• An Argentine federal judge asked the Senate to strip former President Cristina Fernández de Kirchner of parliamentary immunity, in order to permit her arrest in a treason criminal case. Fernández is currently a Senator, and has parliamentary immunity from detention, though not prosecution. Judge Claudio Bonadio detained several of her former government officials, including chief-of-staff Carlos Zannini and Foreign Minister Hector Timerman, in a case accusing them of colluding with the Iranian government to cover up a 1994 bombing of a Buenos Aires Jewish center, reports the New York Times. El Centro de Estudios Legales y Sociales (CELS) criticized a new trend in pre-trial detention for former government functionaries. Judges have argued that the former members of government could hinder investigations because of their connections. But this kind of argument, deployed generically as it has been, violates due process, according to CELS. "If the objective parameters of procedural risk are not met, preventive prison is a disproportionate and illegal measure that violates the principals of due process and implies a violation of constitutional guarantees. If there is no due process, it is an instrumentalization of the penal process to persecute political opponents." Critics suggest that Bonadio's accusations may serve as an insurance policy for the magistrate who is under investigation over allegations of money laundering and illicit enrichment, notes the Washington Post.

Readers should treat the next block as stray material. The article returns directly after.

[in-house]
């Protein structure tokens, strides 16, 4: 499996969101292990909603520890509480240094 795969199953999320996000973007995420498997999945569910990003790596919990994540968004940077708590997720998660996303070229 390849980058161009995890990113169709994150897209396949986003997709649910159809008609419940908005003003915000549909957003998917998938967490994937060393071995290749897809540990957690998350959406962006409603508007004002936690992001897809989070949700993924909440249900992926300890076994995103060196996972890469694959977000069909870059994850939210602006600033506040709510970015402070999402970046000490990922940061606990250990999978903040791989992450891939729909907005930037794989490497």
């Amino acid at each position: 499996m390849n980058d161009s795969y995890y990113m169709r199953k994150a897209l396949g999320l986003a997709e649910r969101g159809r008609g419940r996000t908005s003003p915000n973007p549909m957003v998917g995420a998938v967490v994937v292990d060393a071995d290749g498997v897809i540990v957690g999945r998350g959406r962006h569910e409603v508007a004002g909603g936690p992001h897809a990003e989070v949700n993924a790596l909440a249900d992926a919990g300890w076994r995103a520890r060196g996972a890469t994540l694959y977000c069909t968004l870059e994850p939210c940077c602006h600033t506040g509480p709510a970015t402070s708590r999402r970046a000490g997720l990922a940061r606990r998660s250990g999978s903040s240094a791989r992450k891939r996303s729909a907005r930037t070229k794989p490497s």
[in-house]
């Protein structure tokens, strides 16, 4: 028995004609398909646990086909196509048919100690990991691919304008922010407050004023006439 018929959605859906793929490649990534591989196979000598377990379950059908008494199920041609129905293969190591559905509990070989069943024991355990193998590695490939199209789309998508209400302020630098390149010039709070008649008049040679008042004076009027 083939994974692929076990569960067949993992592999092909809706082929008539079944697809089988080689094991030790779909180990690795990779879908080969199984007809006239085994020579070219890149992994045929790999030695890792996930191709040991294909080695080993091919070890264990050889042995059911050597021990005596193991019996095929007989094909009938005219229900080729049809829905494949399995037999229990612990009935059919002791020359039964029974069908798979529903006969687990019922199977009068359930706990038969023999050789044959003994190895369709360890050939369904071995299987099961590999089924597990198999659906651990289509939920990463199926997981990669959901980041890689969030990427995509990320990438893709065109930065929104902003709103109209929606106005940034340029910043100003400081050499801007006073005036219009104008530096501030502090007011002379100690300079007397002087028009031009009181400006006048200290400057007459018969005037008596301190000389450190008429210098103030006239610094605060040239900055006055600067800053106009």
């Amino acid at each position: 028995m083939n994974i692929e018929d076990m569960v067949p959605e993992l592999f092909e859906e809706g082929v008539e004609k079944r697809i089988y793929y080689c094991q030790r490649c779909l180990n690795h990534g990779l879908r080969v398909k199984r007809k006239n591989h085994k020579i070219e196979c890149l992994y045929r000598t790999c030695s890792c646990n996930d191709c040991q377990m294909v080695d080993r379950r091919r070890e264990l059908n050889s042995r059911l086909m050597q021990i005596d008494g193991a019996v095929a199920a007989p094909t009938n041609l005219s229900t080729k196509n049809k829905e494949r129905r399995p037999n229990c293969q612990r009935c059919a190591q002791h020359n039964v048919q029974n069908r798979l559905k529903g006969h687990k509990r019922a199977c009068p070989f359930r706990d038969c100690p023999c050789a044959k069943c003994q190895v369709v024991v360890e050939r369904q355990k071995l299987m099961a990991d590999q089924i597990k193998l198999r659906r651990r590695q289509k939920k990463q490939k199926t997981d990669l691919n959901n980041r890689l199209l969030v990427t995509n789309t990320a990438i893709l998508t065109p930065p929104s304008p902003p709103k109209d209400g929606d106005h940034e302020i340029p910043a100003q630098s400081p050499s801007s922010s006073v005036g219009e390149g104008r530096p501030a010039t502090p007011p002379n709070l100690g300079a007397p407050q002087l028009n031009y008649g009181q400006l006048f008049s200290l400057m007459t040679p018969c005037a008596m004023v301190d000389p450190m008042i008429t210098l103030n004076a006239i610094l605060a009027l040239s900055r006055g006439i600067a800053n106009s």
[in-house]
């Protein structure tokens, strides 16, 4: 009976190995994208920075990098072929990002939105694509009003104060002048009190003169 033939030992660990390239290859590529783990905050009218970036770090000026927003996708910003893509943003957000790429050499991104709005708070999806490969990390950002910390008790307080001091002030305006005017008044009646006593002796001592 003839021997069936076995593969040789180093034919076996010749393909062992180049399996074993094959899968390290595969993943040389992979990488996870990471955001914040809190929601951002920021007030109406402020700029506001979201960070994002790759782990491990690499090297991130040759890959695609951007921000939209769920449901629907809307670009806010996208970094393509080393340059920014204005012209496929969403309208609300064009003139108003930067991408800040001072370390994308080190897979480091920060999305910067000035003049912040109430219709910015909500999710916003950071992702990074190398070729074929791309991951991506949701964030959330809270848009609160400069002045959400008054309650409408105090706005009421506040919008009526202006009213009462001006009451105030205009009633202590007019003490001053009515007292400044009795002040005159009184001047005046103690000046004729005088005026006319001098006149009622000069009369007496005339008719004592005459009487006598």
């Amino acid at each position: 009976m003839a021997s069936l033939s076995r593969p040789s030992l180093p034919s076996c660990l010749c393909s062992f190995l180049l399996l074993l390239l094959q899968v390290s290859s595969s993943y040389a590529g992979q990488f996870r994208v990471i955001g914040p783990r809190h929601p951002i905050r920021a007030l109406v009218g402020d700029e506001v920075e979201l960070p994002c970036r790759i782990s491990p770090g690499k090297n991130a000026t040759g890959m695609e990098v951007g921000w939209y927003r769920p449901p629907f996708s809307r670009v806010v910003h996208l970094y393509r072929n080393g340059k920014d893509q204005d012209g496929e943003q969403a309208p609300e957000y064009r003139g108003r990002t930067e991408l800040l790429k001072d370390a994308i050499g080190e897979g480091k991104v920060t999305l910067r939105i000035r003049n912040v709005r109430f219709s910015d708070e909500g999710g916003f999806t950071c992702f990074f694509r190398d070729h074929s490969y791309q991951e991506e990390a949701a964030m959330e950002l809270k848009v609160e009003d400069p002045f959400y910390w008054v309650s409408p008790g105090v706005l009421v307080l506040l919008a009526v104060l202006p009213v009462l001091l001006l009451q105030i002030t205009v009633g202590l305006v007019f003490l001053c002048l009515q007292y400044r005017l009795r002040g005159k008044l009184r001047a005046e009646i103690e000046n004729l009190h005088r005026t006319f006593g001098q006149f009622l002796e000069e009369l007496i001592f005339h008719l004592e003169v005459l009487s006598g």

• The loss of an Argentine submarine with a 44-person crew last month highlights the sorry state of the country's armed forces, which suffered an irremediable loss of prestige after widespread human rights violations during the last dictatorship in 1976-1983. Yet, the Economist argues that Argentina cannot afford to jettison its armed forces. "Most defence experts agree that Argentina, the world’s eighth-largest country by area, needs fighter jets, ships and submarines to deter potential enemies." Rather the magazine argues for an integral reform, though it admits the costs might be more than the government can afford.
  • A far lovelier -- Costa Rica-style -- suggestion from a New York Times Español op-ed by Martín Caparrós, in which he argues that there is little reason for the military to continue existing at all -- given its lack of funding and armament, it would hardly be up to facing credible threats anyway. Rather than to join a very expensive arms race, he argues Argentines should "make virtue of necessity and declare that we don't want or need an army, transform Argentina into an unarmed -- or relatively unarmed -- country and say we are more good and reasonable and wonderful. And, perhaps, somebody may believe us. Ourselves, for example." He warns of continuing repression of indigenous protesters in Argentina's south, leading to the death of a 22-year old Mapuche two weeks ago. And links the government's blind support of security forces to old thinking that permitted the disappearance of tens of thousands of opponents of the last dictatorship. "Two tragedies cross each other: the death of a young Argentine, the death of 44 argentine sailors. There are those who want to use them to recover the place and prestige of armed forces that don't seem useful. Hopefully some will see it as an opportunity to discuss the contrary option: leaving behind armed forces without visible function, that bungle the little the do because they don't have the means nor the ends to do it. It would be -- at last -- an authentic change, a new road: an example."

No comments:

Post a Comment